Managing medical emergencies at 30,000 feet

Managing Medical Emergencies at 30,000 Feet

Aug 6, 2015 - U.S. airlines, it turns out, contract with services that give them access to medical professionals on the ground. Had there been no doctors or nurses on my flight — and, in some cases, even when there are — the flight attendants would have called one of them.

Date: August 6, 2015
Source: Washington Post
Author: Kate Silver

Gray-haired and gray-faced, the woman grasps a friend’s hand for support and shuffles toward the airplane’s bathroom. A few minutes later, she wobbles back to her seat and a voice comes over the PA: “Is there a medical professional on the plane? A passenger needs assistance.”

“I’m a doctor,” answers a woman seated behind me, holding up her hand.

Another woman rushes up the aisle to help, and a small crowd gathers as other passengers make room for the medical professionals.

Flight attendants scramble back and forth with glasses of orange juice and what appear to be packets of sugar. Passengers gossip among themselves: The woman has diabetes; she was too nervous to eat before boarding the plane; she has nausea and a headache and can’t communicate.

The doctor encourages her to drink something. Her head bobs, and then she dry heaves.

An hour passes. A call goes out to the passengers for glucose and a glucometer. Five people volunteer theirs. Two more doctors, a very serious man and another woman, join the medical group. He’s an internist, the passenger grapevine buzzes, she’s an ER doctor — on her honeymoon!

The woman’s head continues bobbing. A flight attendant brings a large medical kit, and gloves are handed around. A large needle is extracted from the kit, and the gloves are bloodied. Soon an IV is hanging from the luggage compartment.

The captain emerges from the cockpit, his face long with concern. He confers with the medical personnel, then announces over the PA that the plane is about an hour from its destination, and, since the patient is in good hands, the plane will be continuing on. You can practically feel the change in cabin pressure from the passengers’ collective sigh of relief.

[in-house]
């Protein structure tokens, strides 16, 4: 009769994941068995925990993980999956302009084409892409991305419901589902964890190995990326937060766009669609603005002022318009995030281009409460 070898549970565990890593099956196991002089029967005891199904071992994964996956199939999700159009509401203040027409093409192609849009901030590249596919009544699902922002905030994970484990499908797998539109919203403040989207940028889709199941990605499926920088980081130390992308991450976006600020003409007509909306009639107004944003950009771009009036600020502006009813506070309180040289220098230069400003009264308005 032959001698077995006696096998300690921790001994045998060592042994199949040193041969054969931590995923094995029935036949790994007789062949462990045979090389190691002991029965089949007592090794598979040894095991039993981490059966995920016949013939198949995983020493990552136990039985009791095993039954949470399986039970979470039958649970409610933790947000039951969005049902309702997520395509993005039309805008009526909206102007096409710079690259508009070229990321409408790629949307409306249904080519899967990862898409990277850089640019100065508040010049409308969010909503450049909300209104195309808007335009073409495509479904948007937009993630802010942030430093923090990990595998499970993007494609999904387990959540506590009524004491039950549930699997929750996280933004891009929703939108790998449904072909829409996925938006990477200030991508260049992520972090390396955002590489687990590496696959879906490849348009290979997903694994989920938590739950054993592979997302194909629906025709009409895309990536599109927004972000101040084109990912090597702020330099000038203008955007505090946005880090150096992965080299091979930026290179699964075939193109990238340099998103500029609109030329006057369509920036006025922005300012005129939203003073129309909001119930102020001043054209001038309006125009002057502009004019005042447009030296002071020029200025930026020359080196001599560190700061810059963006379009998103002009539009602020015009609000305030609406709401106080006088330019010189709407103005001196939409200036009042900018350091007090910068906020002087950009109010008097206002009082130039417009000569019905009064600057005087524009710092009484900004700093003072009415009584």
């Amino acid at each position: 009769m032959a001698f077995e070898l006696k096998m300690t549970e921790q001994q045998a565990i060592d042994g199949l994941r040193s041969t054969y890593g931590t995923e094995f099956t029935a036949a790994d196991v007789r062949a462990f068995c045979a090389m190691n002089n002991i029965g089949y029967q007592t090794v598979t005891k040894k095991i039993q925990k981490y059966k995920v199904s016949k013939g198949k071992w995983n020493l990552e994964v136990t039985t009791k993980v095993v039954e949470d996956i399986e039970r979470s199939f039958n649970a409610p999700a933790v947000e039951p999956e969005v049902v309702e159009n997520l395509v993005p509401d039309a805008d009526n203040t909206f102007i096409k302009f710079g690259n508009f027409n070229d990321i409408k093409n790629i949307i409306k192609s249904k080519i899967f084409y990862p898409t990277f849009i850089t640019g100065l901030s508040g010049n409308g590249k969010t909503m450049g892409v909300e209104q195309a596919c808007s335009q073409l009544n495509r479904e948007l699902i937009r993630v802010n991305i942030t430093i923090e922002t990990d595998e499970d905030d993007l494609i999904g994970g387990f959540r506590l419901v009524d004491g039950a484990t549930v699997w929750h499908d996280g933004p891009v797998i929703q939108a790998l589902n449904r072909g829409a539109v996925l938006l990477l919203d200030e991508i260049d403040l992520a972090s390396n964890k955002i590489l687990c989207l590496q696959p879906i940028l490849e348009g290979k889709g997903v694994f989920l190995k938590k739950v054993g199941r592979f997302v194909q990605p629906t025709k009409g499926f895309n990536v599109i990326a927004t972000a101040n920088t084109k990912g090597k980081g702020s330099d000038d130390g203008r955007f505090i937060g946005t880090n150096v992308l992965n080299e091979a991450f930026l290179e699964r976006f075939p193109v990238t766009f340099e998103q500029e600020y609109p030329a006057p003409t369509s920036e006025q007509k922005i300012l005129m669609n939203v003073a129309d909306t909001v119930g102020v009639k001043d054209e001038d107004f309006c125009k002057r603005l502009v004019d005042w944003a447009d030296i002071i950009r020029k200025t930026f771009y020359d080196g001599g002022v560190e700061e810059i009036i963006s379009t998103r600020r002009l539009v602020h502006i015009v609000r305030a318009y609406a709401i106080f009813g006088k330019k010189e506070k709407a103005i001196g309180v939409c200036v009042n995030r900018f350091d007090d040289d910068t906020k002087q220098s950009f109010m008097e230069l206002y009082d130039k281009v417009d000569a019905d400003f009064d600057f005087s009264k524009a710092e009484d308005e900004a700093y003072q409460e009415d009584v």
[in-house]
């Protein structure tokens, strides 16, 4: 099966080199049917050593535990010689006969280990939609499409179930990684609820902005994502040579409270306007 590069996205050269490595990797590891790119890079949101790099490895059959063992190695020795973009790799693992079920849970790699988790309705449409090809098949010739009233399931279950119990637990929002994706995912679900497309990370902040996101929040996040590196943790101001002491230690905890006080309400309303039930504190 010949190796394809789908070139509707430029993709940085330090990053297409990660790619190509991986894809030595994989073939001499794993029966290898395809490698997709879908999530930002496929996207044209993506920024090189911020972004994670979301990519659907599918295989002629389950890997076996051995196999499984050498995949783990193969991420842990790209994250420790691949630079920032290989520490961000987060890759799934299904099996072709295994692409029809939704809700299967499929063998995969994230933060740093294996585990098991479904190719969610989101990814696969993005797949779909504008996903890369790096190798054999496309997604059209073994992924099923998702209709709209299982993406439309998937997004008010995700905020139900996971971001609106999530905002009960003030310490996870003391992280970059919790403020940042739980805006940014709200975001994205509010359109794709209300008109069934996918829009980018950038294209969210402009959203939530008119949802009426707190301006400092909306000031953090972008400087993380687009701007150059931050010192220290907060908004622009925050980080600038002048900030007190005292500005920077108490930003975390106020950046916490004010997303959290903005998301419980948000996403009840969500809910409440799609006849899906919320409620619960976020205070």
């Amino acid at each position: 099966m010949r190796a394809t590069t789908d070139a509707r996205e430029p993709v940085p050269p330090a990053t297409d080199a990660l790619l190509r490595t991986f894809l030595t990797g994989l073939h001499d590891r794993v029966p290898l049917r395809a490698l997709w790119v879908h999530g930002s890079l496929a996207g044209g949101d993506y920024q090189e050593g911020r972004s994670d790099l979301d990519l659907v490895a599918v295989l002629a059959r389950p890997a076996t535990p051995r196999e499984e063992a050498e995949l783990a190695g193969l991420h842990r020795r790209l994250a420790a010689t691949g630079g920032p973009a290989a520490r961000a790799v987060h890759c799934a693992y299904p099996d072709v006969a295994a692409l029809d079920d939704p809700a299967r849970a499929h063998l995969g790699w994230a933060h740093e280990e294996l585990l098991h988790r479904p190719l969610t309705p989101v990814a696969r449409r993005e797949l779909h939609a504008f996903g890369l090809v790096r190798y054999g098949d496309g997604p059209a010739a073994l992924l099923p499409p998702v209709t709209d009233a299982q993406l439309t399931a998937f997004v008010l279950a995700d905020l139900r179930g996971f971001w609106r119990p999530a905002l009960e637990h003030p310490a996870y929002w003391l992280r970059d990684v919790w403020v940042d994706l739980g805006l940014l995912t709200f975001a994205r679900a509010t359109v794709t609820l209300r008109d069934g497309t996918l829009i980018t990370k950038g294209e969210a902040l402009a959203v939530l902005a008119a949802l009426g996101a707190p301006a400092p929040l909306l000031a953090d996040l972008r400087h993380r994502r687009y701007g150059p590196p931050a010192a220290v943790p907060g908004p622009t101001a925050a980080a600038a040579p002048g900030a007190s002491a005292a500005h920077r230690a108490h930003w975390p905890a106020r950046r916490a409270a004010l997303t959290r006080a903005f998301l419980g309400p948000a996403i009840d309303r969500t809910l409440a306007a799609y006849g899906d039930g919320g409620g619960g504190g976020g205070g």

When we land, an ambulance hasn’t yet arrived, so one of the doctors waits with the groggy woman as we all file off, back into our lives, our vacations, trying to shrug off the event.

But it sticks with me. When I get home, I start inquiring about how often this happens, and how passengers and flight crews respond. It turns out it’s more common than you might think.

Boots on the ground

U.S. airlines, it turns out, contract with services that give them access to medical professionals on the ground. Had there been no doctors or nurses on my flight — and, in some cases, even when there are — the flight attendants would have called one of them.

In the United States, there are two main services that airlines call. One is MedAire, which runs the MedLink Global Response Center, where physicians from the emergency department of Banner-University Medical Center Phoenix handle calls, and the other is the UPMC Communication Center, where physicians from University of Pittsburgh Emergency Medicine deliver advice.

Christian Martin-Gill, a physician at UPMC Communication Center and assistant professor of emergency medicine at Pittsburgh, has done extensive research on in-flight emergencies and co-authored the study “Outcomes of Medical Emergencies on Commercial Airline Flights,” which the New England Journal of Medicine published in 2013. In the analysis, he says he sought to find out whether flying is, indeed, safe. The researchers reviewed 11,920 calls made by five domestic and international airlines to the center between Jan. 1, 2008, and Oct. 31, 2010. Based on that data, they estimated that the 2.75 billion total passengers who fly each year experience 44,000 in-flight medical emergencies. That boils down to one in every 604 flights, or nearly 50 every day.

In those cases, the most common symptoms included fainting or lightheadedness (37.4 percent), respiratory issues (12.1 percent), and nausea or vomiting (9.5 percent). Just over 7 percent of affected flights landed because of the illness.

The surprising finding for Martin-Gill was this: In 3 out of 4 of those medical emergencies, a medical professional was on board to volunteer, and 50 percent of the time, that medical professional was a physician.

In other words, having medical professionals step up is more common than not, and that’s a good thing for sick passengers. Because while flight attendants must be trained in CPR and using an automated external defibrillator, they will be the first to tell you they are not medical professionals.